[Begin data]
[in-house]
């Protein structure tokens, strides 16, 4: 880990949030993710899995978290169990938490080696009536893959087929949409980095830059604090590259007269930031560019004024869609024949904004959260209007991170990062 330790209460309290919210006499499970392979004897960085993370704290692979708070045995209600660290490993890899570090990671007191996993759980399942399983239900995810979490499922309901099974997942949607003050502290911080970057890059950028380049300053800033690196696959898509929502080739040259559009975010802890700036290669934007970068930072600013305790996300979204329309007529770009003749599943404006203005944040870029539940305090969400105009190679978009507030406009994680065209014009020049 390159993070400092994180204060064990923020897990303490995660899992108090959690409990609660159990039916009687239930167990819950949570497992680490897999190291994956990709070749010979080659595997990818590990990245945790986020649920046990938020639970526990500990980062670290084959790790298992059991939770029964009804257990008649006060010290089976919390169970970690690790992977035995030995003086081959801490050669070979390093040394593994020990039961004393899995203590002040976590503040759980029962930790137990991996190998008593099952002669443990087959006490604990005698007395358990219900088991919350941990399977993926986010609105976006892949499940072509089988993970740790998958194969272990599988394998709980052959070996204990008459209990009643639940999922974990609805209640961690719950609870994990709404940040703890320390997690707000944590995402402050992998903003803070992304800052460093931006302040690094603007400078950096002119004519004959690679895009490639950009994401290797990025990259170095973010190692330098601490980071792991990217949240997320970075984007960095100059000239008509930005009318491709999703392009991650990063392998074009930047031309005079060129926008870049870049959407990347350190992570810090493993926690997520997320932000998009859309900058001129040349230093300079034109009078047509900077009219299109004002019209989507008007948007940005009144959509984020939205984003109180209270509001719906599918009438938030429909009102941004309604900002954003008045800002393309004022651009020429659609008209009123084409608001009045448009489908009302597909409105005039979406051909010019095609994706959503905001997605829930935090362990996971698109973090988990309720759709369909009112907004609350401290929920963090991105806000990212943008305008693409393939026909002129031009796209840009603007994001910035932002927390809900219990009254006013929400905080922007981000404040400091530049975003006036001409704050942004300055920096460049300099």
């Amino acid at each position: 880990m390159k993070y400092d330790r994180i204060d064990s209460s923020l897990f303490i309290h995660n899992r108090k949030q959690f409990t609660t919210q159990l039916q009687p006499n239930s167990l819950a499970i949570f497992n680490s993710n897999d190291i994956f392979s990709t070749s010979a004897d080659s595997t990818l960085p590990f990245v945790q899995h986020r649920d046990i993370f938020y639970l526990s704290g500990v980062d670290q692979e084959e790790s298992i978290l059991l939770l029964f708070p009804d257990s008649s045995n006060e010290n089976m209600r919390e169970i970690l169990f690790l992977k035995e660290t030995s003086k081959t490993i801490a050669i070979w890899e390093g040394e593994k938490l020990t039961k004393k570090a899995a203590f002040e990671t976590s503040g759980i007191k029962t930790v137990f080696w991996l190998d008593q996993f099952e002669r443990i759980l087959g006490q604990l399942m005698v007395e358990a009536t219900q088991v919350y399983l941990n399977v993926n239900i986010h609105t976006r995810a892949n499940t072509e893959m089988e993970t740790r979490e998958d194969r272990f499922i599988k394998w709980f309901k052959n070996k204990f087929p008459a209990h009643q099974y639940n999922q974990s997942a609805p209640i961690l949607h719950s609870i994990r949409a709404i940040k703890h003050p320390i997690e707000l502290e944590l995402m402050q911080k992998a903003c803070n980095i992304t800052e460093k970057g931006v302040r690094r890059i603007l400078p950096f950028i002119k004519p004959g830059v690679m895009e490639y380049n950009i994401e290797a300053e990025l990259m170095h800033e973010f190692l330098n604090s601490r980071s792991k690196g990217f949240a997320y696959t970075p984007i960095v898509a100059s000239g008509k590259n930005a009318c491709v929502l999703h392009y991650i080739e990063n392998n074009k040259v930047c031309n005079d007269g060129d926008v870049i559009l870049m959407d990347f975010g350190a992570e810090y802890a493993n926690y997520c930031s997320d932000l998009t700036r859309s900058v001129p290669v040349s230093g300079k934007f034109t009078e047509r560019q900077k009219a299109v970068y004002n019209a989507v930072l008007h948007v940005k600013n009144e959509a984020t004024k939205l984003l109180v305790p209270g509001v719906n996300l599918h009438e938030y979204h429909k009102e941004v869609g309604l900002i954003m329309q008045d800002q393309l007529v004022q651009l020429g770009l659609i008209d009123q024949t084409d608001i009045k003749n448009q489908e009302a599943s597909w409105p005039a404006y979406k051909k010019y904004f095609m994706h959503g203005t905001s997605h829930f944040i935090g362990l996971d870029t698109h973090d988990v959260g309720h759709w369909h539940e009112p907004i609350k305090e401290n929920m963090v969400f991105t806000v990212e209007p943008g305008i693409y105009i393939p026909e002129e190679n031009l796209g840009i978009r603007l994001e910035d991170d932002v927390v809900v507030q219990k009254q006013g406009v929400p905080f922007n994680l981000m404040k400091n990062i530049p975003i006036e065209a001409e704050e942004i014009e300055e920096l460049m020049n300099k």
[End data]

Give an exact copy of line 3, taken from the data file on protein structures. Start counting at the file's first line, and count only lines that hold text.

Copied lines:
């Amino acid at each position: 880990m390159k993070y400092d330790r994180i204060d064990s209460s923020l897990f303490i309290h995660n899992r108090k949030q959690f409990t609660t919210q159990l039916q009687p006499n239930s167990l819950a499970i949570f497992n680490s993710n897999d190291i994956f392979s990709t070749s010979a004897d080659s595997t990818l960085p590990f990245v945790q899995h986020r649920d046990i993370f938020y639970l526990s704290g500990v980062d670290q692979e084959e790790s298992i978290l059991l939770l029964f708070p009804d257990s008649s045995n006060e010290n089976m209600r919390e169970i970690l169990f690790l992977k035995e660290t030995s003086k081959t490993i801490a050669i070979w890899e390093g040394e593994k938490l020990t039961k004393k570090a899995a203590f002040e990671t976590s503040g759980i007191k029962t930790v137990f080696w991996l190998d008593q996993f099952e002669r443990i759980l087959g006490q604990l399942m005698v007395e358990a009536t219900q088991v919350y399983l941990n399977v993926n239900i986010h609105t976006r995810a892949n499940t072509e893959m089988e993970t740790r979490e998958d194969r272990f499922i599988k394998w709980f309901k052959n070996k204990f087929p008459a209990h009643q099974y639940n999922q974990s997942a609805p209640i961690l949607h719950s609870i994990r949409a709404i940040k703890h003050p320390i997690e707000l502290e944590l995402m402050q911080k992998a903003c803070n980095i992304t800052e460093k970057g931006v302040r690094r890059i603007l400078p950096f950028i002119k004519p004959g830059v690679m895009e490639y380049n950009i994401e290797a300053e990025l990259m170095h800033e973010f190692l330098n604090s601490r980071s792991k690196g990217f949240a997320y696959t970075p984007i960095v898509a100059s000239g008509k590259n930005a009318c491709v929502l999703h392009y991650i080739e990063n392998n074009k040259v930047c031309n005079d007269g060129d926008v870049i559009l870049m959407d990347f975010g350190a992570e810090y802890a493993n926690y997520c930031s997320d932000l998009t700036r859309s900058v001129p290669v040349s230093g300079k934007f034109t009078e047509r560019q900077k009219a299109v970068y004002n019209a989507v930072l008007h948007v940005k600013n009144e959509a984020t004024k939205l984003l109180v305790p209270g509001v719906n996300l599918h009438e938030y979204h429909k009102e941004v869609g309604l900002i954003m329309q008045d800002q393309l007529v004022q651009l020429g770009l659609i008209d009123q024949t084409d608001i009045k003749n448009q489908e009302a599943s597909w409105p005039a404006y979406k051909k010019y904004f095609m994706h959503g203005t905001s997605h829930f944040i935090g362990l996971d870029t698109h973090d988990v959260g309720h759709w369909h539940e009112p907004i609350k305090e401290n929920m963090v969400f991105t806000v990212e209007p943008g305008i693409y105009i393939p026909e002129e190679n031009l796209g840009i978009r603007l994001e910035d991170d932002v927390v809900v507030q219990k009254q006013g406009v929400p905080f922007n994680l981000m404040k400091n990062i530049p975003i006036e065209a001409e704050e942004i014009e300055e920096l460049m020049n300099k």